By Jean Marie Stine
“My ebook sales are declining!” and “Why are my sales declining?” are litanies being heard increasingly from established authors who have been writing for at least three years or longer, and from publishers who have been in the business for the same period. And yet, we are told more ebooks are being sold than ever before. How can that be?
In fact, total ebook sales have risen over the past few years, but not even double—whereas the number of published books available for sale has gone up twenty-three hundred percent during the same time period.
Here are the figures: When Amazon opened the Kindle store, they announced that they had 100,000 ebooks for sale. Today the site shows their number of available ebooks at 2.5 million. There are now categories in the Kindle store that have more ebooks in them than were on the entire store site when it first opened.
2.3 million titles (and this is just ebooks, not counting print) is at least 5 times the total number of books for sale in the U. S. before the advent of the Kindle.
It is an unprecedented, watershed event in publishing history.
It means the individual ebook today, your book, is vying for attention (and the reader’s dollar) among 2.3 million others. Whether you have written one book or thirty—30 out of 2.3 million is daunting odds.
Of course, the number of titles your ebook is competing with is appreciably smaller than this.
People generally write, sell and buy ebooks according to their favorite genres and categories. Since these categories are smaller, you have a much smaller number of ebooks clamoring for attention along with yours. If you write romance, for instance, your book is only in a pool with slightly less than a quarter of a million other romance ebooks available for sale at Kindle. In addition to which many readers, naturally, have a particular subcategory of romance they prefer, such as paranormal or bondage or m/m, etc., where the number of competing books is smaller still, and the odds improve even more. Your paranormal romance will be offered for sale among only 30,700 others at Amazon Kindle.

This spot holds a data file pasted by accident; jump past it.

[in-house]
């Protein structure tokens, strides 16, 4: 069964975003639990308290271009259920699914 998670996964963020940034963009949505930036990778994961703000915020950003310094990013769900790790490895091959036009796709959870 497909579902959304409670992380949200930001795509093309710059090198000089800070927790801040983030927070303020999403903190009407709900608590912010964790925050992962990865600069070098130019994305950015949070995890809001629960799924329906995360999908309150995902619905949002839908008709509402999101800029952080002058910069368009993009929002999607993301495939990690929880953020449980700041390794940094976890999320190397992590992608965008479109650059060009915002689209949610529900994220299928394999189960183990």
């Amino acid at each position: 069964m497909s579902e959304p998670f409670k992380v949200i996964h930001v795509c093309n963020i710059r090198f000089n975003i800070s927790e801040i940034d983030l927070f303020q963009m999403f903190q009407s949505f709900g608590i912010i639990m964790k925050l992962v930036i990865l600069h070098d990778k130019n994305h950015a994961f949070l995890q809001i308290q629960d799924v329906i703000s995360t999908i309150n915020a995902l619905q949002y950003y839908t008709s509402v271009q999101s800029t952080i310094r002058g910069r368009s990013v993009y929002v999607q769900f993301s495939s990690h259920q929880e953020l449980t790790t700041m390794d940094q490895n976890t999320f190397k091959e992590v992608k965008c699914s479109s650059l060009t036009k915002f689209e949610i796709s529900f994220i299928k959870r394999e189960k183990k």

The situation for those writing erotica is much the same. Amazon reports slightly over 131,000 books for sale in erotica. But if you specialize in bondage, you only have to make your book stand out in a field of 19,000. And, if you write about male dominants, you are only competing with 9,000. That is still a lot whether you have written one book or thirty, and individual readers can only afford to buy so many books per month or year—and even the most dedicated readers of bondage fiction with the most time on their hands will probably not buy not 19 thousand.
So, practically speaking, what does that all mean? How many sales can you expect on average when purchases are spread thinly over so many titles?
At a recent industry conference I was on a panel with a woman whose husband worked for Amazon’s Kindle division and she said the average ebook sells 4 copies per week. As there are a number of writers selling thousands per week, that means overall there are hundreds of thousands of books that do not sell even one copy per week.
Finance writer Mike Cooper analyzed reports from Amazon and other sources and concluded that the average ebook at Amazon earned $297 last year. Again, that means there have to have been hundreds of thousands that earned nothing or virtually nothing. Cooper concluded that the average author would have to write and publish “48 books per year just to make minimum wage.”